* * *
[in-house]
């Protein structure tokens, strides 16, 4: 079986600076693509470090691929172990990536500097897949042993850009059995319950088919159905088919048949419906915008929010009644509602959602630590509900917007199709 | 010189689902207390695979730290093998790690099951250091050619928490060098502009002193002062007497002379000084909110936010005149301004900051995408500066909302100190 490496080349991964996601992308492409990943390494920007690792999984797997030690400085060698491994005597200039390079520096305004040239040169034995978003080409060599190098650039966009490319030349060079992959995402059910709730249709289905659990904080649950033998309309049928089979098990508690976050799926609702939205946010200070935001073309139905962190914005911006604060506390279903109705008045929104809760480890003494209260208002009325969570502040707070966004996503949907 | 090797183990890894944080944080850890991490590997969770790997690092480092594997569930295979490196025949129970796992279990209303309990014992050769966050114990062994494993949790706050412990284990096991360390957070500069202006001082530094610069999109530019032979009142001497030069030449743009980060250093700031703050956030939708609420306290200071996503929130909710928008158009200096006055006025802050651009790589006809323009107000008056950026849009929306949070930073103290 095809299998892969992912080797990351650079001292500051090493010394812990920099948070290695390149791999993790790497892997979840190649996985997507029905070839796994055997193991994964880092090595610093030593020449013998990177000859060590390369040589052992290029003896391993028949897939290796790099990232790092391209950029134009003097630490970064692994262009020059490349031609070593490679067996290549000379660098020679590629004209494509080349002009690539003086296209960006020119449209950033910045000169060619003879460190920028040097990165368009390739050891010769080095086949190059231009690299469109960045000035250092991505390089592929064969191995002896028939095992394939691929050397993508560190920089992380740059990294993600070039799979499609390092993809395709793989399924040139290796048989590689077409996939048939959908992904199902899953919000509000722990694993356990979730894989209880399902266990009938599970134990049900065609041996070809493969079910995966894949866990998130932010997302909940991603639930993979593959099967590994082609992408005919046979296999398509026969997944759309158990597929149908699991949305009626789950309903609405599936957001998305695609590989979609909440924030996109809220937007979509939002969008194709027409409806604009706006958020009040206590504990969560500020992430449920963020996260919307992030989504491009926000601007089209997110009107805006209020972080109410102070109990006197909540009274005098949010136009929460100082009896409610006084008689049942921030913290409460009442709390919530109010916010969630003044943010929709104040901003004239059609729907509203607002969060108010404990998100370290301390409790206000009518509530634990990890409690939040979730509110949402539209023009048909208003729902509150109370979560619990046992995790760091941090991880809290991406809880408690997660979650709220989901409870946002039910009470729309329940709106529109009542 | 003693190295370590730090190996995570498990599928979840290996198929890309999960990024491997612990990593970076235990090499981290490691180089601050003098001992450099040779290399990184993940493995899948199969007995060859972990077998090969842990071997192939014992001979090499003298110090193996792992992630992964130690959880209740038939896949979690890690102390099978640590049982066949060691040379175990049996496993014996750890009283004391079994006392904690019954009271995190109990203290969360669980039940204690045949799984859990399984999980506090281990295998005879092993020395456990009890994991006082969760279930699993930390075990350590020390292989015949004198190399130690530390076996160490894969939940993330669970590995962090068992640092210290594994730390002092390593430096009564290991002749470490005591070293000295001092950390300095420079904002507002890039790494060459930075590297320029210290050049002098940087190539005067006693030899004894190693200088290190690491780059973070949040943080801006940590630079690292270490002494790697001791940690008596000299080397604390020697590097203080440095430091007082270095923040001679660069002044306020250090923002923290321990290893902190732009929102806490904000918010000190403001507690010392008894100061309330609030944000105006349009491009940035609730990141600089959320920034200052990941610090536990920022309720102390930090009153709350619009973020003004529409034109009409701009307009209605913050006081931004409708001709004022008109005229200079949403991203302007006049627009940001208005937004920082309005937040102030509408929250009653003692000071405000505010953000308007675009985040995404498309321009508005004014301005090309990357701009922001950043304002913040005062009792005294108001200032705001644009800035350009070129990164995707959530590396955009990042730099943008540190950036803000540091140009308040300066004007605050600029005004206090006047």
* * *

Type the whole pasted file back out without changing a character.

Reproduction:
[in-house]
């Protein structure tokens, strides 16, 4: 079986600076693509470090691929172990990536500097897949042993850009059995319950088919159905088919048949419906915008929010009644509602959602630590509900917007199709 | 010189689902207390695979730290093998790690099951250091050619928490060098502009002193002062007497002379000084909110936010005149301004900051995408500066909302100190 490496080349991964996601992308492409990943390494920007690792999984797997030690400085060698491994005597200039390079520096305004040239040169034995978003080409060599190098650039966009490319030349060079992959995402059910709730249709289905659990904080649950033998309309049928089979098990508690976050799926609702939205946010200070935001073309139905962190914005911006604060506390279903109705008045929104809760480890003494209260208002009325969570502040707070966004996503949907 | 090797183990890894944080944080850890991490590997969770790997690092480092594997569930295979490196025949129970796992279990209303309990014992050769966050114990062994494993949790706050412990284990096991360390957070500069202006001082530094610069999109530019032979009142001497030069030449743009980060250093700031703050956030939708609420306290200071996503929130909710928008158009200096006055006025802050651009790589006809323009107000008056950026849009929306949070930073103290 095809299998892969992912080797990351650079001292500051090493010394812990920099948070290695390149791999993790790497892997979840190649996985997507029905070839796994055997193991994964880092090595610093030593020449013998990177000859060590390369040589052992290029003896391993028949897939290796790099990232790092391209950029134009003097630490970064692994262009020059490349031609070593490679067996290549000379660098020679590629004209494509080349002009690539003086296209960006020119449209950033910045000169060619003879460190920028040097990165368009390739050891010769080095086949190059231009690299469109960045000035250092991505390089592929064969191995002896028939095992394939691929050397993508560190920089992380740059990294993600070039799979499609390092993809395709793989399924040139290796048989590689077409996939048939959908992904199902899953919000509000722990694993356990979730894989209880399902266990009938599970134990049900065609041996070809493969079910995966894949866990998130932010997302909940991603639930993979593959099967590994082609992408005919046979296999398509026969997944759309158990597929149908699991949305009626789950309903609405599936957001998305695609590989979609909440924030996109809220937007979509939002969008194709027409409806604009706006958020009040206590504990969560500020992430449920963020996260919307992030989504491009926000601007089209997110009107805006209020972080109410102070109990006197909540009274005098949010136009929460100082009896409610006084008689049942921030913290409460009442709390919530109010916010969630003044943010929709104040901003004239059609729907509203607002969060108010404990998100370290301390409790206000009518509530634990990890409690939040979730509110949402539209023009048909208003729902509150109370979560619990046992995790760091941090991880809290991406809880408690997660979650709220989901409870946002039910009470729309329940709106529109009542 | 003693190295370590730090190996995570498990599928979840290996198929890309999960990024491997612990990593970076235990090499981290490691180089601050003098001992450099040779290399990184993940493995899948199969007995060859972990077998090969842990071997192939014992001979090499003298110090193996792992992630992964130690959880209740038939896949979690890690102390099978640590049982066949060691040379175990049996496993014996750890009283004391079994006392904690019954009271995190109990203290969360669980039940204690045949799984859990399984999980506090281990295998005879092993020395456990009890994991006082969760279930699993930390075990350590020390292989015949004198190399130690530390076996160490894969939940993330669970590995962090068992640092210290594994730390002092390593430096009564290991002749470490005591070293000295001092950390300095420079904002507002890039790494060459930075590297320029210290050049002098940087190539005067006693030899004894190693200088290190690491780059973070949040943080801006940590630079690292270490002494790697001791940690008596000299080397604390020697590097203080440095430091007082270095923040001679660069002044306020250090923002923290321990290893902190732009929102806490904000918010000190403001507690010392008894100061309330609030944000105006349009491009940035609730990141600089959320920034200052990941610090536990920022309720102390930090009153709350619009973020003004529409034109009409701009307009209605913050006081931004409708001709004022008109005229200079949403991203302007006049627009940001208005937004920082309005937040102030509408929250009653003692000071405000505010953000308007675009985040995404498309321009508005004014301005090309990357701009922001950043304002913040005062009792005294108001200032705001644009800035350009070129990164995707959530590396955009990042730099943008540190950036803000540091140009308040300066004007605050600029005004206090006047």